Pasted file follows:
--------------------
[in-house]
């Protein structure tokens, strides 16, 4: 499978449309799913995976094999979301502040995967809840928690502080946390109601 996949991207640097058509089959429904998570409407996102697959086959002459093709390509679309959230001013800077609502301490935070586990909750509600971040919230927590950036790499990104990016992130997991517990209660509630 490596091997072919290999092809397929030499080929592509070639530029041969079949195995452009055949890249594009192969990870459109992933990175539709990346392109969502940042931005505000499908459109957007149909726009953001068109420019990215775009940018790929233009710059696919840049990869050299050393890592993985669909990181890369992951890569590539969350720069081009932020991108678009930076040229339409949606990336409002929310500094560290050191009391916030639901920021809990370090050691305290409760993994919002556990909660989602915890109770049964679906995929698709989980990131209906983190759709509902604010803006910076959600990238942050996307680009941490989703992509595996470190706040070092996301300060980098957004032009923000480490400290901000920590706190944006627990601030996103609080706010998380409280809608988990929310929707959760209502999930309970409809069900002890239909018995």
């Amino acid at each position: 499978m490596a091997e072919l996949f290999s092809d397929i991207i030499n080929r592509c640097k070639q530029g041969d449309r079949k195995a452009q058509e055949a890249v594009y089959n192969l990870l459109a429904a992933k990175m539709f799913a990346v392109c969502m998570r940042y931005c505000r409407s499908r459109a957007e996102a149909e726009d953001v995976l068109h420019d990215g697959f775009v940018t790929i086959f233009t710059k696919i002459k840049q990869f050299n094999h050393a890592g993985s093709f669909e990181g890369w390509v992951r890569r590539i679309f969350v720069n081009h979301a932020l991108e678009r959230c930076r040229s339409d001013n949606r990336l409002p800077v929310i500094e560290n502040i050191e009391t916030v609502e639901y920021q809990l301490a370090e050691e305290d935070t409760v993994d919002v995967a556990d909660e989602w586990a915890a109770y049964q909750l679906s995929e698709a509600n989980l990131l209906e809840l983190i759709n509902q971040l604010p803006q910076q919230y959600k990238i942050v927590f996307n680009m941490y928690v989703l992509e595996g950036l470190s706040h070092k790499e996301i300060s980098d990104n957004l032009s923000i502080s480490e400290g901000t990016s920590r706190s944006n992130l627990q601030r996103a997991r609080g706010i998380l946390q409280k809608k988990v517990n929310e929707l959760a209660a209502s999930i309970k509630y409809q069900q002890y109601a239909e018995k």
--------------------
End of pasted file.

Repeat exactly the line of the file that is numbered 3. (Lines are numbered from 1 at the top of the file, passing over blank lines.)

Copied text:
């Amino acid at each position: 499978m490596a091997e072919l996949f290999s092809d397929i991207i030499n080929r592509c640097k070639q530029g041969d449309r079949k195995a452009q058509e055949a890249v594009y089959n192969l990870l459109a429904a992933k990175m539709f799913a990346v392109c969502m998570r940042y931005c505000r409407s499908r459109a957007e996102a149909e726009d953001v995976l068109h420019d990215g697959f775009v940018t790929i086959f233009t710059k696919i002459k840049q990869f050299n094999h050393a890592g993985s093709f669909e990181g890369w390509v992951r890569r590539i679309f969350v720069n081009h979301a932020l991108e678009r959230c930076r040229s339409d001013n949606r990336l409002p800077v929310i500094e560290n502040i050191e009391t916030v609502e639901y920021q809990l301490a370090e050691e305290d935070t409760v993994d919002v995967a556990d909660e989602w586990a915890a109770y049964q909750l679906s995929e698709a509600n989980l990131l209906e809840l983190i759709n509902q971040l604010p803006q910076q919230y959600k990238i942050v927590f996307n680009m941490y928690v989703l992509e595996g950036l470190s706040h070092k790499e996301i300060s980098d990104n957004l032009s923000i502080s480490e400290g901000t990016s920590r706190s944006n992130l627990q601030r996103a997991r609080g706010i998380l946390q409280k809608k988990v517990n929310e929707l959760a209660a209502s999930i309970k509630y409809q069900q002890y109601a239909e018995k």